Last Friday I gave a lecture on ‘The Perceived Freshness Fetish’ at the Stifo@Sandberg Moving Movie Industry Conference organized by Mieke Gerritzen and moderated by Koert van Mensvoort. In my lecture I focused on the changing notion of authorship in blogging as blogs are more and more becoming autonomous units within the network. This network lives on the premise of constant updates and the blogger is caught in this race to keep content fresh.
I do not have a transcript of the actual presentation (which included a few improvised extras) but here are my prepared notes:
Hi, my name is Anne and I’m a blogger and I’m here today to theorize my blogging addiction.
I look at my blog daily, maybe even several times a day. I don’t visit it to check if it’s still there. I do it because it is part of my daily routine.
My daily ritual starts with checking my e-mail and catching up on reading blog posts of the blogs I’m subscribed to.
After reading my e-mail and blog subscriptions I used to look at my blog’s statistics, how many people are subscribed to my blog and what my ranking in the blogosphere is.
However, a few months ago I stopped looking at these numbers because just like the stock market they plummeted dramatically (and I will explain why later). It made me depressed.
I am still addicted to the blog stats that shows where my visitors come from and what they were searching for because they reveal the network my blog is embedded in.
After viewing these stats, I hit Visit Site and go back to my blog.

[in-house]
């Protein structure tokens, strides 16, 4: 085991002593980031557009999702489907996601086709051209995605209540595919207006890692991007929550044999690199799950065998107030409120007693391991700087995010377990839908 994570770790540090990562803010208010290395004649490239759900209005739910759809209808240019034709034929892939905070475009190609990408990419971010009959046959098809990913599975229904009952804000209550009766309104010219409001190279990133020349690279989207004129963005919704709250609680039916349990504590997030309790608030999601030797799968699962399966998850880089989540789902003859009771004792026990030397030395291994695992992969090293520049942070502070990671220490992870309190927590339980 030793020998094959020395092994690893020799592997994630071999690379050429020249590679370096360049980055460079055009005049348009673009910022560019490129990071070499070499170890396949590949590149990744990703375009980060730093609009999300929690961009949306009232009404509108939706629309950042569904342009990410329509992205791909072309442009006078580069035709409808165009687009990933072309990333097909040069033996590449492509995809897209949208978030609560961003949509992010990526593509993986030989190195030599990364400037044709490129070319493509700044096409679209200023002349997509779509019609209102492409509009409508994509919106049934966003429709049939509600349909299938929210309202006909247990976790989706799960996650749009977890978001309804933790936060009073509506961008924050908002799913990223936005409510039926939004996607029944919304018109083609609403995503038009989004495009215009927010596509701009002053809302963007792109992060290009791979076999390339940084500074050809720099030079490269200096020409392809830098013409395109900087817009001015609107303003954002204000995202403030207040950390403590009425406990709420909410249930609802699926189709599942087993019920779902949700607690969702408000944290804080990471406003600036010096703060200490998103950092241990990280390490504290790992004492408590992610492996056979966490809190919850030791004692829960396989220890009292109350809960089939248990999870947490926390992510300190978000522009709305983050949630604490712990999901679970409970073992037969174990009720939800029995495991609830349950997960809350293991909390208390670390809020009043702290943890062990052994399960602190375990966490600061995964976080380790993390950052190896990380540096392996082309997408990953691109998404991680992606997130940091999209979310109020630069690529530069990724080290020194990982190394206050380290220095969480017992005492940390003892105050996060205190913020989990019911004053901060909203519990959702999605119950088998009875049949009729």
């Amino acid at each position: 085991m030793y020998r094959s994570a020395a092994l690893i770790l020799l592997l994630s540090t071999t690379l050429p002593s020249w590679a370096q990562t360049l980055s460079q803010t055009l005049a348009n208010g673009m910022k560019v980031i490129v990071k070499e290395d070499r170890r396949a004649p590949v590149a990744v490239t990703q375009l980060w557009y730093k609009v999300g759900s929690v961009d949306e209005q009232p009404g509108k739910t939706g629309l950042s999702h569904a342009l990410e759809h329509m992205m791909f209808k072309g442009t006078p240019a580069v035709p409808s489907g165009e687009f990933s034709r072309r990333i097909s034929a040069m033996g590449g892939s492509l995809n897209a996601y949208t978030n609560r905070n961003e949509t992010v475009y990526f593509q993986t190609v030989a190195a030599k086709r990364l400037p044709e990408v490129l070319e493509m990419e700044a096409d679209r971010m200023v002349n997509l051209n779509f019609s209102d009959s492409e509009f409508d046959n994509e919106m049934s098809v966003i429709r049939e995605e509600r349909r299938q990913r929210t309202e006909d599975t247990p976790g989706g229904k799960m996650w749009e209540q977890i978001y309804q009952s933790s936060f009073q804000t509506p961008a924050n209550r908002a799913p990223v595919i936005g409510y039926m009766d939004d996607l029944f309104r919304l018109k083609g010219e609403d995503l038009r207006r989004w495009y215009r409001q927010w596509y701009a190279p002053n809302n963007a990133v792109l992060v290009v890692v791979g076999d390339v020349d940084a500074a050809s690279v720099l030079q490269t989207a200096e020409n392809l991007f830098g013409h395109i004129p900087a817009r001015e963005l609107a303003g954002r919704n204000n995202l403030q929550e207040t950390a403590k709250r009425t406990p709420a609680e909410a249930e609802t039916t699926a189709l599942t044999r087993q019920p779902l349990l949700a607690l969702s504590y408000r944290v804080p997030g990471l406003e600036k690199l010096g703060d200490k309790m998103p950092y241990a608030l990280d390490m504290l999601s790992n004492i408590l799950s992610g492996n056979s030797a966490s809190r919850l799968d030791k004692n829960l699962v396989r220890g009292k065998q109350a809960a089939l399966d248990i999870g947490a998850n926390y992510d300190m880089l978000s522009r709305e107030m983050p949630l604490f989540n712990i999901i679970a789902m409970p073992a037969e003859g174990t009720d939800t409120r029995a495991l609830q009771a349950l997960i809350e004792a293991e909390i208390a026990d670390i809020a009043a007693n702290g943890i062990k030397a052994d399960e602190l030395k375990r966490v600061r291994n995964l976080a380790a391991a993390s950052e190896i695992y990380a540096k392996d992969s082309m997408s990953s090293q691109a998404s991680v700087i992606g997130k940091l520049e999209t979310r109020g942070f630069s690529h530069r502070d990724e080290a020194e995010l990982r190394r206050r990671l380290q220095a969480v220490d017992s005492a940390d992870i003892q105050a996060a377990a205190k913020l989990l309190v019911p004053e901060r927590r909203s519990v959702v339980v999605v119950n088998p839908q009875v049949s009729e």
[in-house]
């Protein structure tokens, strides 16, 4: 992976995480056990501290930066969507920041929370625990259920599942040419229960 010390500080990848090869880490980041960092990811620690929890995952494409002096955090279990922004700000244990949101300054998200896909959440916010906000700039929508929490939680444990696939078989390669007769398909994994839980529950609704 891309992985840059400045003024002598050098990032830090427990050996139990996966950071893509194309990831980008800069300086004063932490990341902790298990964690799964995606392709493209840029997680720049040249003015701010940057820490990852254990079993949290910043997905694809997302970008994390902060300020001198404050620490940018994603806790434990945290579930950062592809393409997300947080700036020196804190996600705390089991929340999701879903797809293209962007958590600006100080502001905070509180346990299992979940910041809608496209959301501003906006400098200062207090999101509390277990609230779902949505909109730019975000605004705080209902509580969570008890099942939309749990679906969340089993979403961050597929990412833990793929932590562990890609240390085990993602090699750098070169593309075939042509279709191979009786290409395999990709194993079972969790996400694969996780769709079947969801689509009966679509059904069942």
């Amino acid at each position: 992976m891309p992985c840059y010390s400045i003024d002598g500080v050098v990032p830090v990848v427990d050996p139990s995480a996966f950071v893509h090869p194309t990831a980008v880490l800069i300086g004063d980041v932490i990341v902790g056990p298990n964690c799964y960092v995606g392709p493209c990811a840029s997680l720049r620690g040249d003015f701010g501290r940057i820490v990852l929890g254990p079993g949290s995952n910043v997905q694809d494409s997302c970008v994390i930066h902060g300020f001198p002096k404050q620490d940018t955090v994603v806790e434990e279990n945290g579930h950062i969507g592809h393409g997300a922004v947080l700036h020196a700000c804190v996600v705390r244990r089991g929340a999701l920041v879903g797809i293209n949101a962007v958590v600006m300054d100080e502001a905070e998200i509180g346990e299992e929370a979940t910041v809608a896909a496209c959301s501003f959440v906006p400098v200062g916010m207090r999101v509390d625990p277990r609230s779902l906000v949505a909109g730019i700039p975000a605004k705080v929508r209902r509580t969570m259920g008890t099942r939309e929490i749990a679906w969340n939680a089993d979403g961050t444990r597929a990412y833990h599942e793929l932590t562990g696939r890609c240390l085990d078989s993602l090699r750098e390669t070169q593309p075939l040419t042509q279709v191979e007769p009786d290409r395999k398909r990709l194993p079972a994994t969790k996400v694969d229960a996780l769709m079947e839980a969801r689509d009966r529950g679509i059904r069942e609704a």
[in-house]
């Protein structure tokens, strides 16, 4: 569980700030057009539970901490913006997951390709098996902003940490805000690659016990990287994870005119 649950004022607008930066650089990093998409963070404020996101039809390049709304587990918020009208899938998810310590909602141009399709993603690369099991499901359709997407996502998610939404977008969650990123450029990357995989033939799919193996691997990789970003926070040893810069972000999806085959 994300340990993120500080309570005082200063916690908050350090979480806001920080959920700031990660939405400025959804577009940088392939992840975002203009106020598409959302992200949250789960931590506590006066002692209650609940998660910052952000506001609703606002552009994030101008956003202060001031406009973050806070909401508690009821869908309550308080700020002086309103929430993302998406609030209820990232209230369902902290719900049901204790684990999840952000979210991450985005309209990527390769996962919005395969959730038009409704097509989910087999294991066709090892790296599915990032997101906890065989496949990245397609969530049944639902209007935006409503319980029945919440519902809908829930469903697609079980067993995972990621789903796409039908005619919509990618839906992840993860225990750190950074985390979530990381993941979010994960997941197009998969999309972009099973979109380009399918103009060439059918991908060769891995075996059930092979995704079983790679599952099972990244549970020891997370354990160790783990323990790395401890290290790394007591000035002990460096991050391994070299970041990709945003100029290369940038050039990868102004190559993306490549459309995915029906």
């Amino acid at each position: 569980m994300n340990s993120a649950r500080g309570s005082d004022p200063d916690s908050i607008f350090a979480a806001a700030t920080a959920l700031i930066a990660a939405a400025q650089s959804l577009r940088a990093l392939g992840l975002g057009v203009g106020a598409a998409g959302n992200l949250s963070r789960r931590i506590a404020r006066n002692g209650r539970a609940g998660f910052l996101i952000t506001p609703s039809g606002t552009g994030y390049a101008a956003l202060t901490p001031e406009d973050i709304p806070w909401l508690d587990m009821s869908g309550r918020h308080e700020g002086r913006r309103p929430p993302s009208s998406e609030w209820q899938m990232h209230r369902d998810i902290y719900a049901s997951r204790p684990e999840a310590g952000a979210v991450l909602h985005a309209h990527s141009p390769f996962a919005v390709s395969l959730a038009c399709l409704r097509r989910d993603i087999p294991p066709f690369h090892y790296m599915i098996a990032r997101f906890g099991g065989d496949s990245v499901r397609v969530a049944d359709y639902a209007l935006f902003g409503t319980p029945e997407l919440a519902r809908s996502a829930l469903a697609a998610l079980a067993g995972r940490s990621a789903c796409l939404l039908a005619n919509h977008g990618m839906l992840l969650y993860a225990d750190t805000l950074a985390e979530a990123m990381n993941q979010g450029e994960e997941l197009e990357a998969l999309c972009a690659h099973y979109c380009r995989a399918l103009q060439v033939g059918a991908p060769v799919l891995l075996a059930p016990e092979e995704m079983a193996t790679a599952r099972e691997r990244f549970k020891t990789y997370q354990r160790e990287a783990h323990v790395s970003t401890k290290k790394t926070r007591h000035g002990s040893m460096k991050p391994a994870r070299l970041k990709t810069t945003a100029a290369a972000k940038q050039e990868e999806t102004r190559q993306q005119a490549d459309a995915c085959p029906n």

This is my daily routine which ends with a confrontation with my latest post.
Blogs posts are traditionally organized in a reversed-chronological order so I am always confronted with my latest post. The postdate immediately catches my eye and it always seems to tell me that it is time to write a new post, that it has been x days since I wrote my last post. It implicitly tells me I have not written for an x number of days. Why do I feel that I need to blog daily?
There seems to be some kind of norm or consensus in the blogosphere that blogs should be updated daily. Several blogs about blogging recommend posting daily and blog search engines such as Technorati’s & Google rank blogs according to their freshness.
There is both an internal and an external focus on freshness or “perceived freshness fetish” in the blogosphere.
The internal freshness fetish could be described as a wish, a personal demand or a wanting to blog daily.
The external freshness fetish could be described as a requirement by external parties like the blog search engines Google and Technorati to blog daily to achieve a certain ranking.
This Wired graphic shows what happens with your blog post once you publish it. It visualizes the external technological factors that influence your blog and blogging behavior.
This technological external freshness fetish is imposed by actors in the network that your blog is linked to through the software. Default settings, standard settings, in the popular blogging software such as WordPress make sure that the blogs you link to are automatically notified of this link and is often also received automatically.